You’re not supposed to discuss it at the dinner table, but politics is a perfectly acceptable topic for online deliberation; the web is also an unparalleled resource for political news and analysis. But which site is best? We asked techadvisor.co.uk site visitors to recommend their favourite websites.
Recommended by: Paul Godd
Accountability is the watchword here. This service enables you to find out who your constituency MP is (simply type in your postcode), then fires out reams of information on their parliamentary voting, committee and attendance records and how these figures compare with the average. You can read (and sometimes watch) their debate contributions, check up on expenses and even find out the reading age required to decipher their speeches.
Recommended by: James M Reith
Nosemonkey is a Europe-focused blogger with a strongly (but not blindly) pro-EU standpoint and a good sense of humour: when the Lisbon Treaty was ratified, he satirically ‘liveblogged’ the event, noting at one point that “Morris dancers are being rounded up and shot, and all bananas are being forcibly straightened”.
“Best EU blogger around,” declares self-confessed Eurosceptic James M Reith.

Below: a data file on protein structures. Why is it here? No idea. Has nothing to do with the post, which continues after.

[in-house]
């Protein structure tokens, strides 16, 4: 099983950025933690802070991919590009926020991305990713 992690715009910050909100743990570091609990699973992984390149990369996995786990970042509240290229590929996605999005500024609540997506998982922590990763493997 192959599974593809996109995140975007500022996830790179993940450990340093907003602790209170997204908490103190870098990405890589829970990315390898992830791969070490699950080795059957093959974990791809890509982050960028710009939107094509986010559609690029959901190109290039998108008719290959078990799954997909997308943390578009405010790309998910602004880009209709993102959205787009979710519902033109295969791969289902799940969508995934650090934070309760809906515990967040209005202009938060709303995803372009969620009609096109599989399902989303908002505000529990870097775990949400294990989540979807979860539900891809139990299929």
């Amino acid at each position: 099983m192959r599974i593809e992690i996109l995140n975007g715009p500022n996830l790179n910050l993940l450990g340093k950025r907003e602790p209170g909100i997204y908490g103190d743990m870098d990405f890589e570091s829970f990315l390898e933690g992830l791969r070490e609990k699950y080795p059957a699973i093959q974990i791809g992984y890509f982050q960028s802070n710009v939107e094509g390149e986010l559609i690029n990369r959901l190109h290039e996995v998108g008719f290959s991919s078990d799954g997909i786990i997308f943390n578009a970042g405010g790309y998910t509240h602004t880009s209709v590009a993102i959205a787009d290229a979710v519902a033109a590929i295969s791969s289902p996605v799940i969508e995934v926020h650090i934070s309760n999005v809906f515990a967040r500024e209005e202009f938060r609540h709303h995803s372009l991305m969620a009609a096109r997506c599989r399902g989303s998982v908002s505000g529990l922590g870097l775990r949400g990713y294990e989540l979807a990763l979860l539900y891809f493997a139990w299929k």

Recommended by: mr simon
“I usually head to the Politics & Current Affairs forum on RichardDawkins.net, which is full of lively discussion,” writes mr simon. “Obviously discussions are largely from an atheistic viewpoint, as that’s the main element that brings people to the site. But it’s the best place I’ve found for political discussion.”
Fans of religon-related indignant ranting will be in their element here, even though topics can occasionally drift into crime, legal disputes or international affairs.
Recommended by: Forum Editor
A number of readers mentioned the BBC, but few seemed overwhelmed – mr simon damned it with faint praise by calling the political coverage “brief and mostly unbiased”. The corporation’s new Democracy Live microsite, however, looks more promising, and our Forum Editor pledged his vote.
You can watch live video of the UK’s various assemblies (and the European Parliament) and even search for content of speeches, thanks to neat speech-to-text functionality.
Recommended by: TS Neame
“Jon Snow is easy to dismiss as an eccentric talking-head newsreader, but he’s from the old school of informed journalist-presenters,” says TS Neame. “Unlike the multitude of basement bloggers, Snow is out there interviewing world leaders and seeing political forces play out in real life, and I love reading his savvy take on current affairs.”